I can no longer remember what it feels like to hold someone’s hand, let alone anything else. If the people I met weren’t scoping for Calvin Klein models making six figures, my petulantly redundant Girl Fails would, instead, romance you to blissful content. However, like any lovelorn fool, I present to you with the following.
Location: A summer-themed, trendy bar in the boroughs of NYC. There were a hundred sandals dangling from a metal frame suspended above the bar in a figure-8 pattern, which is definitely a conversation starter. The bar was also having a $2 draft night, which is completely unheard of in the city. An amazing cover band, one of the best I’ve seen, was performing on stage with a robust crowd feeding them energy. Needless to say, this was the place to be that night.
Outfit: I was looking snazzier than normal; short-sleeved button down shirt, white khaki shorts, and sandals
Who: My brother, his wife, and I
What: While watching the cover band with my brother and his wife, my single guy senses started tingling, so I turned around. Entering the venue were two average girls dressed for the summer season. As they sat at the bar, I started to contemplate how I would approach them. 15 feet from the bar, there was a Song Cemetery with mini-tombstones that read “Call Me Maybe”, “Blurred Lines”, “Somebody I Used to Know” and a few other overplayed hits. Seeing one of girls point to the cemetery and laugh gave me a clue of how I could start a conversation. And with that, I began my descent.
“So, what happens when the band plays a tune from the song cemetery?” I inquired the two girls after ordering myself another round.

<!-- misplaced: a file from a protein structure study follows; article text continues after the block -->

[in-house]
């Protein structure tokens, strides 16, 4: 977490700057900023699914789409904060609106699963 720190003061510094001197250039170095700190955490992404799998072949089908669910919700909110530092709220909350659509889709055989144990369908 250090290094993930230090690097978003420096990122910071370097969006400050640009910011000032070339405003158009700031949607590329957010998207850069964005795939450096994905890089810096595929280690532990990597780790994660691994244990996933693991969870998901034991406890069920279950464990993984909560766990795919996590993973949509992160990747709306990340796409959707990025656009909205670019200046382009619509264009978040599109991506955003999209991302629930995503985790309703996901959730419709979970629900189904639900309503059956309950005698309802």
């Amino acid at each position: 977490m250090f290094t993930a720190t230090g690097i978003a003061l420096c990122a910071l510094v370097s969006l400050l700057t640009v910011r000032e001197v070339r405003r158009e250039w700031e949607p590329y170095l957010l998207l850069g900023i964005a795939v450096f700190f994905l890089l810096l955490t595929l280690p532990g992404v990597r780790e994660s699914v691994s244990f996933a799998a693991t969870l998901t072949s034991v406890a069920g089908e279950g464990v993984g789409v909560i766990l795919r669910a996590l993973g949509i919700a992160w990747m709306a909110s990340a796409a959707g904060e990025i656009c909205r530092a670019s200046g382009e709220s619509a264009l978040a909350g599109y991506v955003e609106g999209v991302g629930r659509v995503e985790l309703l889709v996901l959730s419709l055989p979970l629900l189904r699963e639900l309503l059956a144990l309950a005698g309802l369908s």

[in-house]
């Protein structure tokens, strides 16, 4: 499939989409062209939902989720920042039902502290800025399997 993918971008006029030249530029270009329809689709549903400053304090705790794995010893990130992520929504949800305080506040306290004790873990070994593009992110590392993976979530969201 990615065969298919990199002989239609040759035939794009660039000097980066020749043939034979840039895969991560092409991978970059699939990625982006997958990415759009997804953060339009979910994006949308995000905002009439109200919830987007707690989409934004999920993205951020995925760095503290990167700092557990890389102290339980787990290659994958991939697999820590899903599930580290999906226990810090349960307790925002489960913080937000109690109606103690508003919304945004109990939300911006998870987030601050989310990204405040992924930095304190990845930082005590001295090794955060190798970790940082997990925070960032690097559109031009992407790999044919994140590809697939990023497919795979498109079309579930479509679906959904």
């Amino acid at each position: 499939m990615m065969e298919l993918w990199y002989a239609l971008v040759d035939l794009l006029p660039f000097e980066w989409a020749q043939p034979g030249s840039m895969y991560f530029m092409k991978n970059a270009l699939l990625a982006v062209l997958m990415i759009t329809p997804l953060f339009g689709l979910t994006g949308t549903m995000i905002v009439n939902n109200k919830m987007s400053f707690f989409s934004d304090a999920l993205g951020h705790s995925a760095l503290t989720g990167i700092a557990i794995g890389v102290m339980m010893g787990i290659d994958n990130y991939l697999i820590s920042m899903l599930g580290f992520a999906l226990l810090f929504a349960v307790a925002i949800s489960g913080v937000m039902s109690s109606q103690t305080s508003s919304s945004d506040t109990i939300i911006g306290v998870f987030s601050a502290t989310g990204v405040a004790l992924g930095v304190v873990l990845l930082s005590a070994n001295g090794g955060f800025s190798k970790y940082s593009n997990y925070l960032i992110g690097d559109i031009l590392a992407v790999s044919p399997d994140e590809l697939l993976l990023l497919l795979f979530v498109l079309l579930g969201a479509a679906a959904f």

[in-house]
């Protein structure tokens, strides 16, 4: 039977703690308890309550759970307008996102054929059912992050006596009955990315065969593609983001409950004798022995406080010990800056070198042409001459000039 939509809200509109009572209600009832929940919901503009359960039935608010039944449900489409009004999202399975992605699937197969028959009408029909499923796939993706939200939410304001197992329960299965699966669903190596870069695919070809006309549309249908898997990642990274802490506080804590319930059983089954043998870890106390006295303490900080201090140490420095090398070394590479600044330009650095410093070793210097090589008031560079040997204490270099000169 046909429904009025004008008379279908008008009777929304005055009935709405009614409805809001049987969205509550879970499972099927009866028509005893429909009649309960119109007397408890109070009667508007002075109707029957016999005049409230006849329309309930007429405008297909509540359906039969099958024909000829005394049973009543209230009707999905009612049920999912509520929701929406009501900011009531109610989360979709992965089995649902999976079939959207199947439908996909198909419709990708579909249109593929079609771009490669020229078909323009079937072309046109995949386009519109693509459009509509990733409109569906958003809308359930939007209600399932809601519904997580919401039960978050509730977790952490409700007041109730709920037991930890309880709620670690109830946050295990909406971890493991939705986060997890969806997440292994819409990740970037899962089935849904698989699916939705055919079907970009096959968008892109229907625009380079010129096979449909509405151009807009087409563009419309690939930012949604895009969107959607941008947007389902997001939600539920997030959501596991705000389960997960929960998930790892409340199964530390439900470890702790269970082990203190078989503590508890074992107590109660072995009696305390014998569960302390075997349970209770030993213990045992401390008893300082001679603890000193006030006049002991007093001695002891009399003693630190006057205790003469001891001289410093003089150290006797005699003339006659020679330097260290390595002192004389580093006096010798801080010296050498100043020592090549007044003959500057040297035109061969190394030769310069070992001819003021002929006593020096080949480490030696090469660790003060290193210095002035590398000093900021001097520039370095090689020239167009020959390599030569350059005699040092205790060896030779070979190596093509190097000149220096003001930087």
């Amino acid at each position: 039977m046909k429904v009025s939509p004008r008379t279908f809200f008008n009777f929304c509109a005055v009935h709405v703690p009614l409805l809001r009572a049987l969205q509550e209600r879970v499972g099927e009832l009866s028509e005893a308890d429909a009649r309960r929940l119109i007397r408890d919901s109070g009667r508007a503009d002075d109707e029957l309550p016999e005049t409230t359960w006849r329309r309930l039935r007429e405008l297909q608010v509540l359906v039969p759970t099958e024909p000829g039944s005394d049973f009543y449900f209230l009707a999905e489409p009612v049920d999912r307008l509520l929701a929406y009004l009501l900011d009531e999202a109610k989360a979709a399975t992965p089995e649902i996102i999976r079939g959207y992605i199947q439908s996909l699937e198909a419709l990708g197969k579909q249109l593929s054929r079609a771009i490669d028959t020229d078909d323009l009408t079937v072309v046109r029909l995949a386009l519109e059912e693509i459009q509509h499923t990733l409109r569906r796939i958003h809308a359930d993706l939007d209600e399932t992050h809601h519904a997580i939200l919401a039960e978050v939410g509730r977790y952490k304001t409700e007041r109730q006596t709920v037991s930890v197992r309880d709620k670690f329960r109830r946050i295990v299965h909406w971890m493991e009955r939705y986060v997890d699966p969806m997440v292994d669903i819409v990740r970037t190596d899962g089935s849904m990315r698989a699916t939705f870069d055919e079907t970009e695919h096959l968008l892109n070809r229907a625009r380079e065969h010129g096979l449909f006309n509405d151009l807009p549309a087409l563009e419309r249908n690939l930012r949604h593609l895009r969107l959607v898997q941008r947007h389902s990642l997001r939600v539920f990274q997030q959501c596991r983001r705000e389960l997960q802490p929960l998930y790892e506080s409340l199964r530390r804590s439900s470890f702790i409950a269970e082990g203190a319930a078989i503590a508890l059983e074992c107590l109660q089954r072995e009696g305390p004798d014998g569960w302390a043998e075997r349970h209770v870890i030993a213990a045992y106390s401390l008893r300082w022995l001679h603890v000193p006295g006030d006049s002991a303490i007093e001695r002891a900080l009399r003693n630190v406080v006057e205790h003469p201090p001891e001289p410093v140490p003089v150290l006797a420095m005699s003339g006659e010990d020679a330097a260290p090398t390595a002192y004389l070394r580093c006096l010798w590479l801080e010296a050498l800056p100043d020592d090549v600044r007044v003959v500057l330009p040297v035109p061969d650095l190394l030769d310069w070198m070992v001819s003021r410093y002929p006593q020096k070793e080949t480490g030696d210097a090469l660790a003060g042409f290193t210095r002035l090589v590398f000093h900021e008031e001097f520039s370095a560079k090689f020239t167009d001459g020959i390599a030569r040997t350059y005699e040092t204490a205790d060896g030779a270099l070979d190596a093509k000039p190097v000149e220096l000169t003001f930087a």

Laughing, one of the girls responded with, “Well, the bar actually forbids any band to play those songs.”
“Makes you wonder what band is dying to impress a crowd with “Call Me Maybe”, don’t it?”
We joked around for a few minutes before introducing ourselves and getting into our occupations. It was going quite well and I’m sure we appeared as long time friends from afar. My flirting was addressed to both of them and whoever had the wittier remark would respond first.
Gesturing to the sandals above, I said, “Please tell me there’s a funny story behind all these shoes.”
“I think there may be. People leave them here and they decorate with them.”
“Perhaps it’s a fashionable recycling outreach program?”
“Some businesses have a take a penny, leave a penny policy. It’s obvious they have a take sandal, leave a sandal policy. How novel!” I added.
“Oh absolutely. Look!” one of the girls said extending her finger to a worn out birkenstock dangling above us. “That one even has someone’s name on it.”
Following the direction of her extended finger, I read “Jesse Oberman” inscribed on the sole of the shoe. “We must find this person before they go home shoeless!” I wisecrack. “This bar is nothing but a clever disguise for a sandal library.”
In my mind, my adroit flirtation brought us to the pinnacle of conversation that evening. Upon reaching that figurative summit, the girl in the blue dress turned toward her friend and coaxingly asked, “I think it’s time to go to the bathroom. What do you think?”
Looking puzzled for a moment, the friend squinted but then had a subtle moment of clarity. “Yes, I think you’re right,” she replied aridly. Standing up, she informed me that they were both going to the bathroom. I told them to hurry back because the band was too good to miss.
After finding my brother and his wife in front of the stage, I turned around just in time to see the two girls walk right past the bathroom and out the door to the street. I couldn’t believe it and couldn’t stop feeling guilty about this. No one goes to a $2 draft night just for one drink while an amazing band is performing. I must have spoiled their evening. If they resented my company, why laugh at my jokes and keep the conversation going? Why lie to me in order to covertly escape? Part of me wishes I ran outside and confronted them. Not in a contentious way but just to apologize – for what, I have no idea – and let them know that it’s fine to stay and I have no problem leaving them alone if they wish.
How can one not feel a sense of indignation from moments like these? I’m beginning to get sick of being told, by women in particular, how much of a “great catch” I am. Yet, fisherwomen keep tossing me back in the ocean with a hole in my cheek.
Yikes, this was a downer post. I’ll comment on something funny next time. Hopefully.
-Single Guy in NYC